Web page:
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Welcome!

It looks to be in very good shape. But a 2-stage snowblower that's not self-propelled is not something I'd be interested in.

I'd keep looking, for a "traditional" self-propelled 2-stage. As was said, pushing it into the snow is likely difficult. I sometimes have to push my 2-stage to help it drive into heavy snowbanks, and that's with chains on the tires, and the tires spinning!
 

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How big an area do you have to clear ?? Any hills ??

Please add a location to your profile. What kind, amount of snow do you get where you are ??

What's your budget?

Have you had a snow blower before ??
 

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Well..it depends where you live! ;) that particular machine is about as wussy as a 2-stage can possibly get! ;) it's designed for places like Georgia, where each rare snowfall is about one inch, and three inches is an epic blizzard the likes of which is seldom seen..if you live anywhere that gets more than 4 inches at a time, its not the machine for you..and such a low powered machine of that vintage isn't worth any more than $100..I vote "pass"..you can do much better..

Scot
 

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Even if you *are* in an area that only gets the 1-3" types of storms, I'd say you might be better off with a good quality single-stage snow thrower anyhow. They clear down to pavement better, the paddles help pull the machine forward, and they tend to be lighter and easier to maneuver.
 

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It does have rubber paddles, so it will want to pull itself thru the snow like a single stage does. A couple months ago I remember someone here asking about them and it was determined replacement paddles were no longer available. So, for a different reason, but still a no.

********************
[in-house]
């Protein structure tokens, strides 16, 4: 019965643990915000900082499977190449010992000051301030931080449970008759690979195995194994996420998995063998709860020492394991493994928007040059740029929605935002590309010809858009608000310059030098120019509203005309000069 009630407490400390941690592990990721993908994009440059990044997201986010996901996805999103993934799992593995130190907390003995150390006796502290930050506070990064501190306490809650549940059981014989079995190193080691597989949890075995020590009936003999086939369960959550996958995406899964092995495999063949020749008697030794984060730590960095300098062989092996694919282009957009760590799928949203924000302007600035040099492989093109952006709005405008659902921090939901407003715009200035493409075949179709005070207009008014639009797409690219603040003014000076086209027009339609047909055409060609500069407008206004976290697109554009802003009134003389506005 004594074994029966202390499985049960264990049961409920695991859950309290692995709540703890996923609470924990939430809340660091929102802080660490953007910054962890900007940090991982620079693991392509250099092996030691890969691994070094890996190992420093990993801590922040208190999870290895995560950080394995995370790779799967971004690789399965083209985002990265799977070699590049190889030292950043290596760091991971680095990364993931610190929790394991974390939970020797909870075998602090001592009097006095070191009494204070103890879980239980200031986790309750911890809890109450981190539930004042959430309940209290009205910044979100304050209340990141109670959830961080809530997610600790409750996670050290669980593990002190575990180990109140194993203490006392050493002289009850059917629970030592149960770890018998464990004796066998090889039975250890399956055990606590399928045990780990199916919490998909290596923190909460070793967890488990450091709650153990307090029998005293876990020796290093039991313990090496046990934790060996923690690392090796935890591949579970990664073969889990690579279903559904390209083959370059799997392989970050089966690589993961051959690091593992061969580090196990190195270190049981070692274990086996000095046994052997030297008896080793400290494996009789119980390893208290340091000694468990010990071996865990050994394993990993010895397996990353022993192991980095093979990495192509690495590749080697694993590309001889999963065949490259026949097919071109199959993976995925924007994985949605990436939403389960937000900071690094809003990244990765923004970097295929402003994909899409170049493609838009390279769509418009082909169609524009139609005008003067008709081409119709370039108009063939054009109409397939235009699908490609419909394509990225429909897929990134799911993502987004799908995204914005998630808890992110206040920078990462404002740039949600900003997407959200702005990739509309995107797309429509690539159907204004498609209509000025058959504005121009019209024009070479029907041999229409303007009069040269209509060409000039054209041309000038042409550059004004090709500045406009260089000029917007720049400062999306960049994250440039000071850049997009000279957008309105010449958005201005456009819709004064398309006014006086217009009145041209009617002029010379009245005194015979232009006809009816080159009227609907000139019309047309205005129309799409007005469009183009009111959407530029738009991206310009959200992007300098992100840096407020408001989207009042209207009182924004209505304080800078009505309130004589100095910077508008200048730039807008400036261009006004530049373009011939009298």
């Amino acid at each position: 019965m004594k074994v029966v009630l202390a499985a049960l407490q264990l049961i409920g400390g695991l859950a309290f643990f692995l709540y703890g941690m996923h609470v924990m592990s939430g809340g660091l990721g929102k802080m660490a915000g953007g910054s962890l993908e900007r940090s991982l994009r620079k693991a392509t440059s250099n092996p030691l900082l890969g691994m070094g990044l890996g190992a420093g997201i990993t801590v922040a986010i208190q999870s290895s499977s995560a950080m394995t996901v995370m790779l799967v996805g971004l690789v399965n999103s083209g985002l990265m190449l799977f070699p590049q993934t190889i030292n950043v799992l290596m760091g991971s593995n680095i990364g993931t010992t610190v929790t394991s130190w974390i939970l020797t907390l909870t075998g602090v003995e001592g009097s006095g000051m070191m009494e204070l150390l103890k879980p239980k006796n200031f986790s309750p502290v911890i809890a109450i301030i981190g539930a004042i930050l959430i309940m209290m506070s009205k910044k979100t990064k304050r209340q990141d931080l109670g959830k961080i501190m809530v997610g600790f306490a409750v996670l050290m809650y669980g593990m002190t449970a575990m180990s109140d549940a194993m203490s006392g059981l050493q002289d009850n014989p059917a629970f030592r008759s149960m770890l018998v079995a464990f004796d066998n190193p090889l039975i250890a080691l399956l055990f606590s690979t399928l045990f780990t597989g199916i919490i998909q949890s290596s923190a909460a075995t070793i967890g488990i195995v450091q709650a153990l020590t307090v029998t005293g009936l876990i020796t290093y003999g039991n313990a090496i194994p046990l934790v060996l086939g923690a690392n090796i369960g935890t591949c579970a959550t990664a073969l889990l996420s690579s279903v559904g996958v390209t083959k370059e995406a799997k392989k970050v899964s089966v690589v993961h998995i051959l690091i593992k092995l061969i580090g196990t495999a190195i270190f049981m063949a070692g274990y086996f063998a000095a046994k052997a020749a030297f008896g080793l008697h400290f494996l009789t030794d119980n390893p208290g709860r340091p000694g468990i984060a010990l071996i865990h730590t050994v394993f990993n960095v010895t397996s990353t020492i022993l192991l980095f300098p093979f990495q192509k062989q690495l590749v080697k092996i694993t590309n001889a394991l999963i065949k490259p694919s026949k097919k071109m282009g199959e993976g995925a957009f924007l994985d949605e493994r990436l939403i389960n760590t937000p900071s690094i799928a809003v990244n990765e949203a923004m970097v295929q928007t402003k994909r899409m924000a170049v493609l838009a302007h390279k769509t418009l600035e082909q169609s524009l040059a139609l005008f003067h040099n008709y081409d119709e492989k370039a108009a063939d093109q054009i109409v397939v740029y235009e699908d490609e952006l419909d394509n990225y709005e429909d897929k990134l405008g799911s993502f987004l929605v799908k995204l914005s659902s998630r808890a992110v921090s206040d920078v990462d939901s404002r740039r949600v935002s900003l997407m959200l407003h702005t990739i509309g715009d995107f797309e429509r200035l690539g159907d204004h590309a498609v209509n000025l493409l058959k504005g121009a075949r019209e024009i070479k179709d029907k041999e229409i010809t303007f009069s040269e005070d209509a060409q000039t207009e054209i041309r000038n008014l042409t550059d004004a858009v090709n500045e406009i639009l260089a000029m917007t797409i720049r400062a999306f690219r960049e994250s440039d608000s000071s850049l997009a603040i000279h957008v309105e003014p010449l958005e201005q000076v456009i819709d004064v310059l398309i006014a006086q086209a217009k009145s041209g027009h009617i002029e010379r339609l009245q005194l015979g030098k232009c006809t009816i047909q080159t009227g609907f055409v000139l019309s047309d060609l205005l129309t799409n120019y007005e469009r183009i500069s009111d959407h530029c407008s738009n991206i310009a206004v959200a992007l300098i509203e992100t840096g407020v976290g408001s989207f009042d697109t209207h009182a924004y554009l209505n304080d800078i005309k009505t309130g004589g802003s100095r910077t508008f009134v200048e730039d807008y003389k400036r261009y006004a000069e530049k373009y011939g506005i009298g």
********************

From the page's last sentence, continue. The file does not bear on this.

Edit: forgot to say welcome.
A pure guess based on your username, but if your in what locals affectionately call "west"... Not big enough.
 

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hello bigsky, welcome to SBF
 

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How many members have actually tried this machine? I know neighbors that have gotten rid of bigger disk-o-matic 2 stagers and swear by this model. The main down side is you can't wait until snow pack is over a foot, but if it's 10" or under and fresh, then this machine is faster than a larger unit on small areas. It could actually be used as a primary machine. the last guy i talked to with one of these (in Feb) said EOD was no problem, he had a 60ft drive that opened to double wide for the last 20. He got rid of his full sized blower because he found himself always going to this model first. He owns a landscaping service and had several pro-grade ZTR mowers, so he seemed to be familiar with equipment. It would be nice to hear a second opinion from members that actually own this model and aren't just going off a feeling about what it should or shouldn't be.